By Neva Knott
It’s Autumn, a time of change for trees. The growing season is coming to a close, though in walking around one can see some species are just now coming to fruit or seed. Leaves are beginning to turn and fall. As I watch colors move from green to gold and orange, I’m reminded of what trees do, how they function as part of the system of nature. Humans breathe out, and trees breathe in. It is the most basic symbiotic relationship. Trees breathe carbon dioxide and store—or sequester—it, keeping it out of the atmosphere. As I reflect on this changing season, I see a solution to climate change—planting trees.
The relationship between trees and global warming is much like shade and open areas on a hot day. When the sun is blazing, people and animals become too hot, and seek shade under a tree to cool. Same thing for the planet. The sun is beating down, and trees help with cool-down. The grass under the tree’s canopy remains green; the sidewalks of tree-lined streets are cool, and the homes there stay comfortable even in mid-afternoon. Stream-side trees keep water cool enough for fish to live. City trees invert the heat island effect—that sensation of bricks and concrete giving off warmth at the end of a hot day. While trees are working to cool things, they are also taking up carbon dioxide emitted by all the driving and industry of humans going about the day.
As trees grow, they accumulate carbon. Carbon sequestration occurs when the carbon taken in is stored in the wood, leaves, roots, and soil of the tree. This capacity for storage of carbon is an important focus of urban forestry programs like Friends of Trees.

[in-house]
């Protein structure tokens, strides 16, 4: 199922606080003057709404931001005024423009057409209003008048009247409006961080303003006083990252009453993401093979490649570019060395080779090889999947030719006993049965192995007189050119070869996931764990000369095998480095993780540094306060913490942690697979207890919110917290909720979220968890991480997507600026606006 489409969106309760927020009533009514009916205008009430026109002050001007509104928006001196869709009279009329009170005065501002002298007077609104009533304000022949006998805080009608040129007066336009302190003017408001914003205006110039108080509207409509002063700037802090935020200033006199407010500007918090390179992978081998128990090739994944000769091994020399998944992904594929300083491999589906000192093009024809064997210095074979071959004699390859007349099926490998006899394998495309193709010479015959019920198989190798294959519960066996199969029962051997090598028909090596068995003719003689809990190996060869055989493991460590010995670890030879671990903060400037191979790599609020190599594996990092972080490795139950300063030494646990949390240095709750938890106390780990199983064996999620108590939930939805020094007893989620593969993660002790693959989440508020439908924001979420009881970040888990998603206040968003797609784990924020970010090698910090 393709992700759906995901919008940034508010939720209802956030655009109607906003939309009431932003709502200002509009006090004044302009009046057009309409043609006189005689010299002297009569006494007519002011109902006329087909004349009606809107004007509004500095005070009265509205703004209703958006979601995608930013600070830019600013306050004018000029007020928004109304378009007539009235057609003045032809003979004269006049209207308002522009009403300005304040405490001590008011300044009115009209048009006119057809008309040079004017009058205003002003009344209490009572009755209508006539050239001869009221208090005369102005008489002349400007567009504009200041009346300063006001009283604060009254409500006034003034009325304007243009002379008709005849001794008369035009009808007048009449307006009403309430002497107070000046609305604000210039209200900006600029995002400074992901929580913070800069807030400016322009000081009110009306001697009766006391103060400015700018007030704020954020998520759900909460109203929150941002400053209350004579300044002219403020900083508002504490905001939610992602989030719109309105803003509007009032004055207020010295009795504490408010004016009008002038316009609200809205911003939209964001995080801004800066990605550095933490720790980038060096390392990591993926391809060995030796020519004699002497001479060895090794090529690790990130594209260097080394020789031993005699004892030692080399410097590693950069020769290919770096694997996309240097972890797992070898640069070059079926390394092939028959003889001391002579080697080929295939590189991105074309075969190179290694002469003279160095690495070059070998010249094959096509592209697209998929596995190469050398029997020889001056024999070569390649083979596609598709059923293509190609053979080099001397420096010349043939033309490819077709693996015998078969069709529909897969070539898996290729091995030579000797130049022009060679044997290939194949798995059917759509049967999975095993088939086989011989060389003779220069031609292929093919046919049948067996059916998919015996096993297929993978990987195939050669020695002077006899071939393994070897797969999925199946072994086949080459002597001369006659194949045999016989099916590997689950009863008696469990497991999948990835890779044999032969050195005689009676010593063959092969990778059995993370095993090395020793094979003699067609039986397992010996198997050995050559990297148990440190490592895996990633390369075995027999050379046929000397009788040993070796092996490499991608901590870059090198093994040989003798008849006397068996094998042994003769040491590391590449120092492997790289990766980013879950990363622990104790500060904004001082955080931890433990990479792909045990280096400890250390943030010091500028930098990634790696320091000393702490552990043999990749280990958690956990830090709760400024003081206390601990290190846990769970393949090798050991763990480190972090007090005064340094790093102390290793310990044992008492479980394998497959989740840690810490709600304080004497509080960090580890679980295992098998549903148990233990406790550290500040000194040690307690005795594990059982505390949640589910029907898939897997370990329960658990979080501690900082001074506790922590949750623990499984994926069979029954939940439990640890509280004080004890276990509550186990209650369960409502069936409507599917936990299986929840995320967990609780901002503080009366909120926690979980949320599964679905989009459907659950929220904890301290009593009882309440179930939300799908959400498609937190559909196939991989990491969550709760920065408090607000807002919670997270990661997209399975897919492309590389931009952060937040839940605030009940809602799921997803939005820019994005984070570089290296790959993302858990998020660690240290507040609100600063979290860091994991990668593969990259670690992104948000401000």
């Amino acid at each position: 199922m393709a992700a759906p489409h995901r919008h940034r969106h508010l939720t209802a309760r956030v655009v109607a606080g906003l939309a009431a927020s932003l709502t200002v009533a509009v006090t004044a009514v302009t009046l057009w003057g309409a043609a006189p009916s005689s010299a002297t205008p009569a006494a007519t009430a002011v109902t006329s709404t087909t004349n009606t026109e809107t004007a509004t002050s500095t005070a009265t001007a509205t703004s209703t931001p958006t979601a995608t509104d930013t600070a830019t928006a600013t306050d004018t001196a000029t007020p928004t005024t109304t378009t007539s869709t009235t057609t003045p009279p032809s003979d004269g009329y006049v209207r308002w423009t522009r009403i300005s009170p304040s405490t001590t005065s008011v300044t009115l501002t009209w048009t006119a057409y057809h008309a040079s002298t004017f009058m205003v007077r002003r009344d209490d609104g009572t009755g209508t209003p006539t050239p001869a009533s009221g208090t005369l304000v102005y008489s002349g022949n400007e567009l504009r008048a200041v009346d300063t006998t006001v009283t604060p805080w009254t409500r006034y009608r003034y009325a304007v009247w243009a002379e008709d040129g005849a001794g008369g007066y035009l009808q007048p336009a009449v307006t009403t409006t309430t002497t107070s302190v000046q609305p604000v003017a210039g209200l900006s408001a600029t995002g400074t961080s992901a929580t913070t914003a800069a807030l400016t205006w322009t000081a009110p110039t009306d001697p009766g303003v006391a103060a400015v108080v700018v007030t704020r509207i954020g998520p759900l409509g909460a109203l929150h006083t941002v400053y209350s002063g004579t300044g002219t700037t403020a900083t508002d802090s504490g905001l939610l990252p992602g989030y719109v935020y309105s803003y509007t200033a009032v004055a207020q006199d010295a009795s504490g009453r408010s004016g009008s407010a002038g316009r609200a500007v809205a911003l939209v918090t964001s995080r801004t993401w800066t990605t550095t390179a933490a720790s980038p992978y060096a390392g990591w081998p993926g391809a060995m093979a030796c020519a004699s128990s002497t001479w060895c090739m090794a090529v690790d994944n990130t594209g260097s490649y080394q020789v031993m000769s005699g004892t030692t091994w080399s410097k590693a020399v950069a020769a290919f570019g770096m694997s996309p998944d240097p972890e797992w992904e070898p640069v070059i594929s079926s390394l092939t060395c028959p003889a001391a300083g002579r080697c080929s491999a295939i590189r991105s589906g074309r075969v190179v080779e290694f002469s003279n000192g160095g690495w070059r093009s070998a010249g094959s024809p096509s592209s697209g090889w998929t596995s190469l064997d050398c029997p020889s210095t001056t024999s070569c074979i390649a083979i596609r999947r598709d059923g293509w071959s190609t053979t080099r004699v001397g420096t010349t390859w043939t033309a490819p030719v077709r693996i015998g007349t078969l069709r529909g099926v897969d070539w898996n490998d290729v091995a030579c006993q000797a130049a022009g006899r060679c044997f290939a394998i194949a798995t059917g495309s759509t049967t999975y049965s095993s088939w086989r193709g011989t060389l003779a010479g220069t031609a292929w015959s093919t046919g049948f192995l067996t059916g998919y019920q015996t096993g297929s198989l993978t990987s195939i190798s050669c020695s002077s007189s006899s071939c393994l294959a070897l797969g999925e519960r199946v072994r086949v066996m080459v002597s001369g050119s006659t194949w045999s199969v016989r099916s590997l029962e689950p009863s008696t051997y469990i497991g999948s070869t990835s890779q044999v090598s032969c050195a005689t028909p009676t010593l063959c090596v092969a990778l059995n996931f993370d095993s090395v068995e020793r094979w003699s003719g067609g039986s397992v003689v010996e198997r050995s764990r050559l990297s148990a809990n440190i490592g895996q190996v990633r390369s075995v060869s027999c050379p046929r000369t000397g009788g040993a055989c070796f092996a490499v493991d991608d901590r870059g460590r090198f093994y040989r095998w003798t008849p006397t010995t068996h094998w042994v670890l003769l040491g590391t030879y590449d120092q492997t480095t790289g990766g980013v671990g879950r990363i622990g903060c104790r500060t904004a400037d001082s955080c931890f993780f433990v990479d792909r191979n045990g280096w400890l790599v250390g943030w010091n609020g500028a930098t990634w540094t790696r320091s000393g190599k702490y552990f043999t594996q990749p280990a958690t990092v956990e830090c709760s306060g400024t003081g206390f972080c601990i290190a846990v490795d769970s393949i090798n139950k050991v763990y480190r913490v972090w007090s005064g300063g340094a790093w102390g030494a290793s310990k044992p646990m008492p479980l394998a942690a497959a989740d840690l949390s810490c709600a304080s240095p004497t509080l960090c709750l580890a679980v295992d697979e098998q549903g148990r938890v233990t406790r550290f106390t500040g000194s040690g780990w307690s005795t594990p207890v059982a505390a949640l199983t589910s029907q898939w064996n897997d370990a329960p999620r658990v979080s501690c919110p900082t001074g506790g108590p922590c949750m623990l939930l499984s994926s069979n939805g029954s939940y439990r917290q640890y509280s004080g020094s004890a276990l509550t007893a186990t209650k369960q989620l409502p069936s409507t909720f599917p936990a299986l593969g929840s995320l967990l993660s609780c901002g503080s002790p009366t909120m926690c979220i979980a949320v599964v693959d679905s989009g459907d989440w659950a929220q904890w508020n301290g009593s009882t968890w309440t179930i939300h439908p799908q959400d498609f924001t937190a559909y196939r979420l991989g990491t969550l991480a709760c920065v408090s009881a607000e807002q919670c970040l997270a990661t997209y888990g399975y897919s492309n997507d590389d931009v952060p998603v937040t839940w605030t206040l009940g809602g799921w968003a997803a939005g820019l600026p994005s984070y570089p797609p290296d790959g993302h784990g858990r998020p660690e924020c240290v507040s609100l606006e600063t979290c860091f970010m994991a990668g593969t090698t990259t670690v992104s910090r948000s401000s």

As it stands now, the earth’s overall ecosystem is taxed by the amount of carbon emitted from driving and industry, using wood for fire fuel, and clearing land for development and agriculture. Oregon’s emissions measure about 68 million metric tons per year. This averages to about 17 metric tons per capita, in contrast with the world average of about four metric tons. Tree planting programs can help create carbon sequestration necessary to counteract climate change caused by excessive carbon emissions. For example, 20 mature trees store the amount of carbon emitted by driving a car 60 miles per day per year. And—an added bonus to the work of Friends of Trees—urban trees begin to store carbon at an earlier age than trees in the wilderness.
People and forests are symbiotic in nature. This symbiosis unites us—all of us—around the world, and creates universal hope for global cooling. As I look out my window, I see foliage that I know will be gone in a month, leaving my view barren and cold. Autumn, and then it’s tree-planting season—November through spring.
- Neva Knott is a Crew Leader with Friends of Trees and runs The Ecotone Exchange, a blog of positive stories of the environment.